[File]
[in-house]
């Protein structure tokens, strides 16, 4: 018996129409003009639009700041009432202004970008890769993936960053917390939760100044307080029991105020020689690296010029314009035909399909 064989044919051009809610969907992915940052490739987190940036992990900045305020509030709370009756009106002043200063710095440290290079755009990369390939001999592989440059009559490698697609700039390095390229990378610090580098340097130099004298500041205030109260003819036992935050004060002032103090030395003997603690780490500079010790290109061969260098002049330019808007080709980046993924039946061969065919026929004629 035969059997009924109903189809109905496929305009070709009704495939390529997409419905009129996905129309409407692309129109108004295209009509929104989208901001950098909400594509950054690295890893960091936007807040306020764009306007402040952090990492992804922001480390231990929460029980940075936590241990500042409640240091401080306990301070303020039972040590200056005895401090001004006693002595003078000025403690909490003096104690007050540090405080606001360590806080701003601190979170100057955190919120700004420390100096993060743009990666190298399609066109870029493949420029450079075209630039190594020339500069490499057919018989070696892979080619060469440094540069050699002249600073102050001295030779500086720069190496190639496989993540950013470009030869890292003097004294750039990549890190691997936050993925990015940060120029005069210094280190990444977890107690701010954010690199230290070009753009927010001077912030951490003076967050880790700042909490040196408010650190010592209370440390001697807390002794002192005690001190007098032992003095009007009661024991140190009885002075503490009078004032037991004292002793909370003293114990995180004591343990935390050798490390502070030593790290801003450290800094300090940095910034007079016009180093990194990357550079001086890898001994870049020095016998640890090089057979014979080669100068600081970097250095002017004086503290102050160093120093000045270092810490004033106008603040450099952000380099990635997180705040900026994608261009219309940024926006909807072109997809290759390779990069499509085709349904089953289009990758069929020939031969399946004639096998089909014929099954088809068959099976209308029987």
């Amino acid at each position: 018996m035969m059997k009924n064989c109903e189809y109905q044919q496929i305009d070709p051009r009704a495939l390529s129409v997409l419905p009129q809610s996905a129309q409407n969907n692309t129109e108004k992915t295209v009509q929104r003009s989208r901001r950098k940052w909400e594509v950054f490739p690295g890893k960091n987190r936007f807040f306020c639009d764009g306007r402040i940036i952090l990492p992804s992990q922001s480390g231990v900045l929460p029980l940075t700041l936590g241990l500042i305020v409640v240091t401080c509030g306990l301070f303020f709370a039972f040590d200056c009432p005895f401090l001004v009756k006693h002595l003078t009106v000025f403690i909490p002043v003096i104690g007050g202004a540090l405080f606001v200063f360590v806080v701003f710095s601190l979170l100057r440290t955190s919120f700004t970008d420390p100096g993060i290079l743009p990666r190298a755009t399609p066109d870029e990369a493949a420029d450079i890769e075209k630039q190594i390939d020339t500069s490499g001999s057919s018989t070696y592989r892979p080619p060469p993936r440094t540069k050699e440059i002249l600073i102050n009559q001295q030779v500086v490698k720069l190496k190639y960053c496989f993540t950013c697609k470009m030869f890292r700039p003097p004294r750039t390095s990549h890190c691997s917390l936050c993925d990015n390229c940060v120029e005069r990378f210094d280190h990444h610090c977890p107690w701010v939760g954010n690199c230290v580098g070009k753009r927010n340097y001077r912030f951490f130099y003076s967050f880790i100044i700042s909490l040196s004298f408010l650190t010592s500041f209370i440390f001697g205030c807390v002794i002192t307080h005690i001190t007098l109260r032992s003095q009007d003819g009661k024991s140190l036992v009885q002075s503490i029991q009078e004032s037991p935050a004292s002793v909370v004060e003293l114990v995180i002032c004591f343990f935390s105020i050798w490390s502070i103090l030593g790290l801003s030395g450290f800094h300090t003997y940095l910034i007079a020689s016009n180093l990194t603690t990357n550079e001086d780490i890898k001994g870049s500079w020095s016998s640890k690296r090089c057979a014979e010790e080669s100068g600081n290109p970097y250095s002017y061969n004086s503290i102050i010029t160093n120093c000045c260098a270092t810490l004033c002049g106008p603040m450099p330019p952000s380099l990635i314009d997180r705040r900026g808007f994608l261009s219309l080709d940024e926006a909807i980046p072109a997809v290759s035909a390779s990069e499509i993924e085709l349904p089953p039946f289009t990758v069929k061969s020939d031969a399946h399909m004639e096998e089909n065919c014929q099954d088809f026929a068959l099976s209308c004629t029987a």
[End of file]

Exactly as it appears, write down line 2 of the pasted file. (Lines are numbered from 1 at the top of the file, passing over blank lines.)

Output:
């Protein structure tokens, strides 16, 4: 018996129409003009639009700041009432202004970008890769993936960053917390939760100044307080029991105020020689690296010029314009035909399909 064989044919051009809610969907992915940052490739987190940036992990900045305020509030709370009756009106002043200063710095440290290079755009990369390939001999592989440059009559490698697609700039390095390229990378610090580098340097130099004298500041205030109260003819036992935050004060002032103090030395003997603690780490500079010790290109061969260098002049330019808007080709980046993924039946061969065919026929004629 035969059997009924109903189809109905496929305009070709009704495939390529997409419905009129996905129309409407692309129109108004295209009509929104989208901001950098909400594509950054690295890893960091936007807040306020764009306007402040952090990492992804922001480390231990929460029980940075936590241990500042409640240091401080306990301070303020039972040590200056005895401090001004006693002595003078000025403690909490003096104690007050540090405080606001360590806080701003601190979170100057955190919120700004420390100096993060743009990666190298399609066109870029493949420029450079075209630039190594020339500069490499057919018989070696892979080619060469440094540069050699002249600073102050001295030779500086720069190496190639496989993540950013470009030869890292003097004294750039990549890190691997936050993925990015940060120029005069210094280190990444977890107690701010954010690199230290070009753009927010001077912030951490003076967050880790700042909490040196408010650190010592209370440390001697807390002794002192005690001190007098032992003095009007009661024991140190009885002075503490009078004032037991004292002793909370003293114990995180004591343990935390050798490390502070030593790290801003450290800094300090940095910034007079016009180093990194990357550079001086890898001994870049020095016998640890090089057979014979080669100068600081970097250095002017004086503290102050160093120093000045270092810490004033106008603040450099952000380099990635997180705040900026994608261009219309940024926006909807072109997809290759390779990069499509085709349904089953289009990758069929020939031969399946004639096998089909014929099954088809068959099976209308029987």